It's a quirky site, but MIT is a quirky place. We realized from the jump that in order to be "very MIT" it had to be smart, fast and weird. Judging by the comments I'd say we succeeded in the at least a few of those places. It's got a ways to go, but we think it's a great start for their writers, designers and engineers to build a platform for their community.

    36 points
  • Posted to Upstatement studio website, in reply to Alex Carpenter , Jan 25, 2017

    Ah, we know! The next release makes it much, much smaller (next week). This version has lots of pngs and gifs and is generally molasses. Next version will be much snappier, we just wanted to get it up ASAP.

    0 points
  • Posted to Site Design: The New Privacy Association Website, Aug 05, 2014

    And here's some before/after action: https://web.archive.org/web/20140713005703/https://www.privacyassociation.org/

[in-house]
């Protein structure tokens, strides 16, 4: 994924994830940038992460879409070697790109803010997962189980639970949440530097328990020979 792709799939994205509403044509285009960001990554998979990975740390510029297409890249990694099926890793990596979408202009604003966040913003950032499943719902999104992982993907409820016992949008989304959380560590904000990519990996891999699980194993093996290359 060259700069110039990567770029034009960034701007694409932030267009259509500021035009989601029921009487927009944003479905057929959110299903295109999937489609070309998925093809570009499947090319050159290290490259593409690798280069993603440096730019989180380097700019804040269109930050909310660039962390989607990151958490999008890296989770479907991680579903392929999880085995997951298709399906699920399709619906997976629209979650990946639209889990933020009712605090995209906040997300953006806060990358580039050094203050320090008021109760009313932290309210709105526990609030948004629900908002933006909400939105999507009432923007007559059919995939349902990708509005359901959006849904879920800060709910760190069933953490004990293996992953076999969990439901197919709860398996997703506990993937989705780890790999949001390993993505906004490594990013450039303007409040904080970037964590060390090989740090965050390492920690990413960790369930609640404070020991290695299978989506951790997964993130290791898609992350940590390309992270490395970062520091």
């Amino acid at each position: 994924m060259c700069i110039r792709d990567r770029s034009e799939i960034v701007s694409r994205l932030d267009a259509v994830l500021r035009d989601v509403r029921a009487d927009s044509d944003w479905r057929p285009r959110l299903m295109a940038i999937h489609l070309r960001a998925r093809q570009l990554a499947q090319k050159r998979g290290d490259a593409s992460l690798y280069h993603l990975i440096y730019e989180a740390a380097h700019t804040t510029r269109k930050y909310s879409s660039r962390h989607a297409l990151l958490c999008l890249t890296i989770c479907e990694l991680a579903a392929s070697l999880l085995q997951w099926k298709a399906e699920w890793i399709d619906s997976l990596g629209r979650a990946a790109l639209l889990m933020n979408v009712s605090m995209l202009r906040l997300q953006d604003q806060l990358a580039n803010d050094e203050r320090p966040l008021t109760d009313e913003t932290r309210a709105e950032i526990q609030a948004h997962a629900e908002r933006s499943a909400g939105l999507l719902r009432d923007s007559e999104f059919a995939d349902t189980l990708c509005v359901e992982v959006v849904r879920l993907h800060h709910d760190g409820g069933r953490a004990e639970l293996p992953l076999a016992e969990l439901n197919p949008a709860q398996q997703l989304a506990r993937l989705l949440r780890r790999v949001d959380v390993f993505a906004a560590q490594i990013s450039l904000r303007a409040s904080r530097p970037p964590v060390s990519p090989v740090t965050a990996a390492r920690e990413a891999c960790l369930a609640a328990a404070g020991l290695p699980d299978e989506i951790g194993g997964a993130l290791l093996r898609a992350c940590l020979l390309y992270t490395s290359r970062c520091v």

0 points
  • Posted to Site Design: Behind the scenes on Upstatement's redesign of Harvard Law Review, in reply to Spencer Bomberman , Jun 20, 2014

    Good eyes. There's a lot of archived/legacy stuff that doesn't support the new format, so there's a fallback for that. As they update the site and publish more new content you should see the interactive footnotes roll out.

    0 points
  • Posted to Site Design: Behind the scenes on Upstatement's redesign of Harvard Law Review, Jun 20, 2014


    Figured you all might enjoy a peek at the interactive style guide: http://harvardlawreview.org/style-guide/

    7 points
  • Posted to Ask DN: do you miss the Macromedia era?, Jun 20, 2014

    I never really understood freehand, I guess because I got started in Illustrator first. But I did enjoy the Macromedia design aesthetic and the juxtaposition to Adobe.

    Bonus, here's a blast from the past when "Future Splash" was just becoming Flash: https://cdn.tutsplus.com/active/uploads/legacy/articles/017_flashStory/img/befor-flash1.png

    1 point